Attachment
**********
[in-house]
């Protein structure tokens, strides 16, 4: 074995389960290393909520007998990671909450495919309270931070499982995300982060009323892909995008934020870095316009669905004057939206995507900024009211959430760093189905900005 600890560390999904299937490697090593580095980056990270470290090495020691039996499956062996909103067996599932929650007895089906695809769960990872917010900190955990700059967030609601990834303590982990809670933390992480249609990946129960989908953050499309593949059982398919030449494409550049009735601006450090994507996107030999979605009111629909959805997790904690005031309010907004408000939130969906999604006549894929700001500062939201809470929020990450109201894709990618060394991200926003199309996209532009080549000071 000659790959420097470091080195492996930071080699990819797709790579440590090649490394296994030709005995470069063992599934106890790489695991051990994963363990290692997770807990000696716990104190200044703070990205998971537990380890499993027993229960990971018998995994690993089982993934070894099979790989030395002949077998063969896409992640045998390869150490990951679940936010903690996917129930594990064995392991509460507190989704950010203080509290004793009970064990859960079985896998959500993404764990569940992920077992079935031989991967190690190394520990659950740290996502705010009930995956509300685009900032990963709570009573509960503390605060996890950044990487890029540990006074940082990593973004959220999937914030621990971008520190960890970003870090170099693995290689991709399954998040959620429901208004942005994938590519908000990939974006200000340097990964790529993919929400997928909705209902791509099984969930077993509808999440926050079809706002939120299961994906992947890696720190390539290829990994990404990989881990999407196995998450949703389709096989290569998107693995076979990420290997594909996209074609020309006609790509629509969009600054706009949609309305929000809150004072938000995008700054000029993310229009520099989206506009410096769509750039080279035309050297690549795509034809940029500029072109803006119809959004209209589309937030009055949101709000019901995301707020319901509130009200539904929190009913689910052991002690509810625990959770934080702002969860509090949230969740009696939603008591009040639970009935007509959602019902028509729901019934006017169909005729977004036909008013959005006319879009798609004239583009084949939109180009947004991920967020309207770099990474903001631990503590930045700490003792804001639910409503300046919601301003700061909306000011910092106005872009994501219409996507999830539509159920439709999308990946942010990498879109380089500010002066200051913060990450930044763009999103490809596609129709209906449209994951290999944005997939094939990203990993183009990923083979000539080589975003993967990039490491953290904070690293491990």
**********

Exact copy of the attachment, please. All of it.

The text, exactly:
[in-house]
């Protein structure tokens, strides 16, 4: 074995389960290393909520007998990671909450495919309270931070499982995300982060009323892909995008934020870095316009669905004057939206995507900024009211959430760093189905900005 600890560390999904299937490697090593580095980056990270470290090495020691039996499956062996909103067996599932929650007895089906695809769960990872917010900190955990700059967030609601990834303590982990809670933390992480249609990946129960989908953050499309593949059982398919030449494409550049009735601006450090994507996107030999979605009111629909959805997790904690005031309010907004408000939130969906999604006549894929700001500062939201809470929020990450109201894709990618060394991200926003199309996209532009080549000071 000659790959420097470091080195492996930071080699990819797709790579440590090649490394296994030709005995470069063992599934106890790489695991051990994963363990290692997770807990000696716990104190200044703070990205998971537990380890499993027993229960990971018998995994690993089982993934070894099979790989030395002949077998063969896409992640045998390869150490990951679940936010903690996917129930594990064995392991509460507190989704950010203080509290004793009970064990859960079985896998959500993404764990569940992920077992079935031989991967190690190394520990659950740290996502705010009930995956509300685009900032990963709570009573509960503390605060996890950044990487890029540990006074940082990593973004959220999937914030621990971008520190960890970003870090170099693995290689991709399954998040959620429901208004942005994938590519908000990939974006200000340097990964790529993919929400997928909705209902791509099984969930077993509808999440926050079809706002939120299961994906992947890696720190390539290829990994990404990989881990999407196995998450949703389709096989290569998107693995076979990420290997594909996209074609020309006609790509629509969009600054706009949609309305929000809150004072938000995008700054000029993310229009520099989206506009410096769509750039080279035309050297690549795509034809940029500029072109803006119809959004209209589309937030009055949101709000019901995301707020319901509130009200539904929190009913689910052991002690509810625990959770934080702002969860509090949230969740009696939603008591009040639970009935007509959602019902028509729901019934006017169909005729977004036909008013959005006319879009798609004239583009084949939109180009947004991920967020309207770099990474903001631990503590930045700490003792804001639910409503300046919601301003700061909306000011910092106005872009994501219409996507999830539509159920439709999308990946942010990498879109380089500010002066200051913060990450930044763009999103490809596609129709209906449209994951290999944005997939094939990203990993183009990923083979000539080589975003993967990039490491953290904070690293491990």